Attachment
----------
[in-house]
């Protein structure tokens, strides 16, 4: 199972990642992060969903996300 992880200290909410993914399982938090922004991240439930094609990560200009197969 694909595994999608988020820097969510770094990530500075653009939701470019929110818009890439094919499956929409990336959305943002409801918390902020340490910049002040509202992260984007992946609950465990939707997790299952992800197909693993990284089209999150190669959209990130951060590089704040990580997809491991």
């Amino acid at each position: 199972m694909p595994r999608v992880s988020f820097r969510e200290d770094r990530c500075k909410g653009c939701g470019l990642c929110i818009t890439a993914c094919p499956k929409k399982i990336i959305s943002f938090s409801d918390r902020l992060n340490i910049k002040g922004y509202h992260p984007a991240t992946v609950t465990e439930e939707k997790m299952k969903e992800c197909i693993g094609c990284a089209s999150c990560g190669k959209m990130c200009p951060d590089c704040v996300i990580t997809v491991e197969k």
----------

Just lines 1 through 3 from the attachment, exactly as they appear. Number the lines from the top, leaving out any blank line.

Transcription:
[in-house]
């Protein structure tokens, strides 16, 4: 199972990642992060969903996300 992880200290909410993914399982938090922004991240439930094609990560200009197969 694909595994999608988020820097969510770094990530500075653009939701470019929110818009890439094919499956929409990336959305943002409801918390902020340490910049002040509202992260984007992946609950465990939707997790299952992800197909693993990284089209999150190669959209990130951060590089704040990580997809491991």
């Amino acid at each position: 199972m694909p595994r999608v992880s988020f820097r969510e200290d770094r990530c500075k909410g653009c939701g470019l990642c929110i818009t890439a993914c094919p499956k929409k399982i990336i959305s943002f938090s409801d918390r902020l992060n340490i910049k002040g922004y509202h992260p984007a991240t992946v609950t465990e439930e939707k997790m299952k969903e992800c197909i693993g094609c990284a089209s999150c990560g190669k959209m990130c200009p951060d590089c704040v996300i990580t997809v491991e197969k």